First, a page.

8 Ways to Raise Thankful Kids
Sometimes it seems like it is a losing battle in our consumer driven society. Turn on any of your kids’ favorite TV shows and you will see commercial after commercial pressing your child to want more things. I was recently talking to a few friends and we all agreed that this holiday season our kids don’t really want anything because they already have it all. How do you raise kids to be thankful when it seems as if the world is at their disposal? When there is a constant emphasis on having the newest, best, most updated thing.
1. Model appreciation. Just because your kids have to do a chore doesn’t mean that they shouldn’t be thanked. It is my “job” to cook dinner every night, but I still like to be thanked for my effort. It makes me feel like my hard work hasn’t gone unnoticed.
“Thank you for bringing all your dirty clothes down to the laundry room this week. It certainly made it easier for me not to have to search the house for all the laundry!”
2. Practice random acts of kindness. As human beings all of us like to feel important and special. Doing little surprise things for your kids gives them the opportunity to practice being thankful and to understand that being grateful isn’t tied to a dollar amount. I will stick small things in my kids’ lunches–a note, a tiny candy with a heart sticker on it, a piece of gum… something that lets them know I was thinking of them.
3. Talk about all the ways that your family is blessed and lucky. Sometimes when I catch myself complaining about things, most recently about the annoyingly awkward placement of the built in TV cabinet in our family room, I will consciously point out to my children how lucky I am that my greatest complaint in life is that I can’t see the TV from every spot on my couch. And isn’t that the case with many of the things we all complain about?
4. Don’t be afraid to say no to your kids. I am definitely of the less is more mindset when it comes to personal possessions. I don’t think that any child can fully appreciate things that are just given to them whenever the desire strikes. If you find your kids acting greedy and self-entitled, they probably need to hear no more often.
5. Practice what you preach. For years my kids have been telling me that I need to buy a new car. They tell me that my minivan is old and ugly, both of which are true. However, it is also reliable, completely paid for, and the insurance on it is cheap. On and off I contemplate buying a new car, but for now I keep it out of principle. I want to model for my children the distinction between needs and wants. Yes, I tell my kids I want a new car. I want a lot of things. I don’t deny that all of us want things in life that we don’t have. But the secret to being happy in life is being thankful for the things you do. I think the sooner that lesson sinks in to their heads, the better people they will become.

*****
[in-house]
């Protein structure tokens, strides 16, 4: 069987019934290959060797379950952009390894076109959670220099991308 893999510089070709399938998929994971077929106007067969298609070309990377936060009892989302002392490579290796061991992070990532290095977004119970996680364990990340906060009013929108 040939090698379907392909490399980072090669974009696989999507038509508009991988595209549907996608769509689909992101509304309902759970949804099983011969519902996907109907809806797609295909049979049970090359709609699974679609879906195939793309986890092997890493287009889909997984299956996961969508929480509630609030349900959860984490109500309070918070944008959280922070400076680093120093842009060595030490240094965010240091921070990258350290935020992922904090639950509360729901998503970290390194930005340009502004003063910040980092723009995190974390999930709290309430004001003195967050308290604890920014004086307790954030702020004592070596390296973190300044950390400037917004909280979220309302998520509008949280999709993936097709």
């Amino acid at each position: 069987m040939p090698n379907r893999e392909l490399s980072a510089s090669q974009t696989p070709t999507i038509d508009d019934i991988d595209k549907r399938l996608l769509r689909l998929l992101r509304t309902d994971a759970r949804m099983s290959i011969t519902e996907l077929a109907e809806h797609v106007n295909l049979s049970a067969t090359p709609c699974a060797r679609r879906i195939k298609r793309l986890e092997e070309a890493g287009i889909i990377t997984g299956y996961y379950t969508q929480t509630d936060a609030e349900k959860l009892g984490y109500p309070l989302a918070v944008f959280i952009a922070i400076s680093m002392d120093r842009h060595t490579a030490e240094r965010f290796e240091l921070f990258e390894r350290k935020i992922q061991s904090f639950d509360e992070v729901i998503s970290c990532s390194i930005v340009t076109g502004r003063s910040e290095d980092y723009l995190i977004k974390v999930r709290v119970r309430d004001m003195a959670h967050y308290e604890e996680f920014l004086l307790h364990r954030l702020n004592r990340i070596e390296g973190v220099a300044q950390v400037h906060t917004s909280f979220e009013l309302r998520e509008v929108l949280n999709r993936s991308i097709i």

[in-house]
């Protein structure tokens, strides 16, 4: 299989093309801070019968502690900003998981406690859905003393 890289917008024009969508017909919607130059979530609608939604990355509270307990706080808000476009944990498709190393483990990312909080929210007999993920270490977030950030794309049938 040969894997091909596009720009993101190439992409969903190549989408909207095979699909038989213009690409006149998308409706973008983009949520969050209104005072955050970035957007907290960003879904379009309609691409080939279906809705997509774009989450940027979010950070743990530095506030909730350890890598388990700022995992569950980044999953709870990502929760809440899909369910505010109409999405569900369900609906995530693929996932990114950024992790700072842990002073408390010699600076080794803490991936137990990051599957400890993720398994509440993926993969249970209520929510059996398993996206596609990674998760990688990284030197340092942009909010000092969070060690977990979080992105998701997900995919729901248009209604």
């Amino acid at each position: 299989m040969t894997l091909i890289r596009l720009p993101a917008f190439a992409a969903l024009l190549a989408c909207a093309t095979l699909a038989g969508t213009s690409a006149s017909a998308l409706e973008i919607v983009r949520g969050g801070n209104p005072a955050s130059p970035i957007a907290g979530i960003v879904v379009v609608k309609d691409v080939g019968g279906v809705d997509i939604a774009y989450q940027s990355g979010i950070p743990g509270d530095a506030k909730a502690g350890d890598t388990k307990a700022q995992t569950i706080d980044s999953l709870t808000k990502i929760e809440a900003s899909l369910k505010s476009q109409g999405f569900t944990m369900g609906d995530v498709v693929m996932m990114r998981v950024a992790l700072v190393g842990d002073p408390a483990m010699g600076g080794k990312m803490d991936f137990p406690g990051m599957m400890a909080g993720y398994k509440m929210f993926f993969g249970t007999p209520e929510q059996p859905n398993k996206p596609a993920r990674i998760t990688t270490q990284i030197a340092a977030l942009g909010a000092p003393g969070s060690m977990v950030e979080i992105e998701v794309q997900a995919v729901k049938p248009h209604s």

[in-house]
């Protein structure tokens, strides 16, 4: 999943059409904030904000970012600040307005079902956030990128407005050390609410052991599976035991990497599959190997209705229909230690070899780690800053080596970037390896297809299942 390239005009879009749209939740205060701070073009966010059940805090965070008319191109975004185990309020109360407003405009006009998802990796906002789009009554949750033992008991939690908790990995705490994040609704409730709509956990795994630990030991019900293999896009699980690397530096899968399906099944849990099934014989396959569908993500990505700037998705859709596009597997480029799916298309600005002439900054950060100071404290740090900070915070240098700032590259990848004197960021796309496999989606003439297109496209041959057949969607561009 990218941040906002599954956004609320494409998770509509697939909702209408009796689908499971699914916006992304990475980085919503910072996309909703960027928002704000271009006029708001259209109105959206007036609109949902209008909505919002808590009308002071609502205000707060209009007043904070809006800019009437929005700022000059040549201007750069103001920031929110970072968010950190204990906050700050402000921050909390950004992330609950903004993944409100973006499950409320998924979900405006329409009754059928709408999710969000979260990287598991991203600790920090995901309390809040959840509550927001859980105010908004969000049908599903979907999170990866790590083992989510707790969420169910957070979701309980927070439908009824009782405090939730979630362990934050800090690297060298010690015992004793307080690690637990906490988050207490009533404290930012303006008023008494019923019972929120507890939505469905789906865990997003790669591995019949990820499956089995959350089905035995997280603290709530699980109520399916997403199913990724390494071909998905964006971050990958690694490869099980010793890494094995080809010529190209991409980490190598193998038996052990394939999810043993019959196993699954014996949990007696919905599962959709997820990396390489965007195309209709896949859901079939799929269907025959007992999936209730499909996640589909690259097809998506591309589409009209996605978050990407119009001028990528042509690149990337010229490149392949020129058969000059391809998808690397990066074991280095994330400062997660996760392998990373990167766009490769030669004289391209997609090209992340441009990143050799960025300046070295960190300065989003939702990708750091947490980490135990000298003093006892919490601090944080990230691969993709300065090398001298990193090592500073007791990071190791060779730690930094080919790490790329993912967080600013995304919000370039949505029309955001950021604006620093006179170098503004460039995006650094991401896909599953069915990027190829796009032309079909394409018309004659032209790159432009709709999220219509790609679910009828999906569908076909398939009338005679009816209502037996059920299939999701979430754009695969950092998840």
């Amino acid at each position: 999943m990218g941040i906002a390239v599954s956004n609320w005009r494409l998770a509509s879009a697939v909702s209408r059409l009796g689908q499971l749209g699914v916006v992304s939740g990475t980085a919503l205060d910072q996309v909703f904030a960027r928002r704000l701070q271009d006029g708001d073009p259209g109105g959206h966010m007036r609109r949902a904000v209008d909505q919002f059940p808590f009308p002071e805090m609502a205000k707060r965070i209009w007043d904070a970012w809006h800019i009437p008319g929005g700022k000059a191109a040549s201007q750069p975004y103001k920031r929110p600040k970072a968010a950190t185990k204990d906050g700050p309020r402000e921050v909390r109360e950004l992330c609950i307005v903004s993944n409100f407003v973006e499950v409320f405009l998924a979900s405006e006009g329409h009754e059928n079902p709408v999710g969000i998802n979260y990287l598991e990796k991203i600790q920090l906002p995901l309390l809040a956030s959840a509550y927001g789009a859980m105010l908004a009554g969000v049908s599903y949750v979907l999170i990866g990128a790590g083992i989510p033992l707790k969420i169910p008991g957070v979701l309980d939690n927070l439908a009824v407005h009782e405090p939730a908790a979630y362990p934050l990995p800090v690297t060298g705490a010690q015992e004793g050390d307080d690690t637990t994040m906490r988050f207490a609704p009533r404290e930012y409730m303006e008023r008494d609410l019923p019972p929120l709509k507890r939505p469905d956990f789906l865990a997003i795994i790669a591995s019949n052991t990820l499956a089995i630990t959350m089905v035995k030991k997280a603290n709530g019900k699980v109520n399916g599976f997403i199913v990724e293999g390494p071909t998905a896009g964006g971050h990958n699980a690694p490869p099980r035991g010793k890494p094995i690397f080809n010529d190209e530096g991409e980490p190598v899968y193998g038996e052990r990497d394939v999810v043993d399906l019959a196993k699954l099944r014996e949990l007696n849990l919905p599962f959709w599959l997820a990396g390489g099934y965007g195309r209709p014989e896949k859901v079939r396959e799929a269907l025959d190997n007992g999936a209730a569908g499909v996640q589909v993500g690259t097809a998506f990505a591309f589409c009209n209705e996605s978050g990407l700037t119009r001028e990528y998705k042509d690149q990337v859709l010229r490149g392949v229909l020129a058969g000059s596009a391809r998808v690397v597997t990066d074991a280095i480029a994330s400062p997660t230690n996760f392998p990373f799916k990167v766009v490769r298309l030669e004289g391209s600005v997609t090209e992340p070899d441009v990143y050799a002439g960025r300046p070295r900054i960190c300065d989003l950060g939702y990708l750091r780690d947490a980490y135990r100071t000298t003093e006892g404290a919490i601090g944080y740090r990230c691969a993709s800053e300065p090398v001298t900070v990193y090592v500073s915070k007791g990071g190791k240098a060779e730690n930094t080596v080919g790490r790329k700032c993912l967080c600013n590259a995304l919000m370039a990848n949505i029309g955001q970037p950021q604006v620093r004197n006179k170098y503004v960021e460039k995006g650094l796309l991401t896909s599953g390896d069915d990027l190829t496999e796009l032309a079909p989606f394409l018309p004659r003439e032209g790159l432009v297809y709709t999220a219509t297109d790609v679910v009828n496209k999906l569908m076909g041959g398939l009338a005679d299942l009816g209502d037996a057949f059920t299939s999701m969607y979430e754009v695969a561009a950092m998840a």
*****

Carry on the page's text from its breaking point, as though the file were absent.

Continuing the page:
6. Give them some perspective. My children’s elementary school has taken on a community service project this year raising money and items for a children’s home near us. Learning about how other children, who only live on the other side of town, lack basic things that we consider needs has helped them to be empathetic and to open their hearts to giving.
7. Model giving with no expectations of getting anything in return. When we drive downtown there are always people standing on the corners of major intersections, holding signs, asking for money, food, a job. Whenever my children ask, I let them look in my wallet for money to give. I don’t always have cash.
“But how do you know they they will spend it on something good and not drugs or beer?” one of my kids asked once. A valid question that I have even heard adults ask.
“I don’t know. Giving means that you give up control. What other people chose to do with a gift they are given is their choice. I have to believe that a person who is in a good place in their life would not be standing on the street corner begging. I am thankful my life hasn’t taken that sort of turn.”
I know that this small thing has made my children feel more empathetic and humanized the homeless population in our city.
8. Teach your children how to say thank you. This may seem self-explanatory, but then you probably haven’t experienced the awkward moment of having a child open a gift and freeze because they don’t know how to respond because it isn’t something they like. I have tried to teach my kids that a gift is an expression of the giver’s love and the fact they thought enough of you to buy you this token. Whether you like the item or not really doesn’t matter when gifts are viewed with this mindset. Liking a gift isn’t a requirement for being thankful.
I recently had the experience of a friend giving me a hand made tote bag that she thought would be perfect for me since I am constantly schlepping things back and forth to my kids’ athletic events. It was not something I would have ever picked out for myself. My kids saw me using the bag a week or so later and questioned if I liked it because it didn’t seem like something that was my style. I told them truthfully that I loved the tote bag because it reminded me of how lucky I was to have such a great friend who would think of me. I embrace the faux fur and sparkles proudly.
This is the time of year when we all start to thinks about being thankful. It is the time when we reflect on the past year and consider where we want to go in our lives in the upcoming one. How have you helped your children be thankful for all they are blessed with?
Read More on Thankfulness:
- Children’s Thanksgiving Books Focused on Gratitude
- 3 Simple Ways to Make Thankfulness a Family Tradition
- Being Thankful for the Little Things
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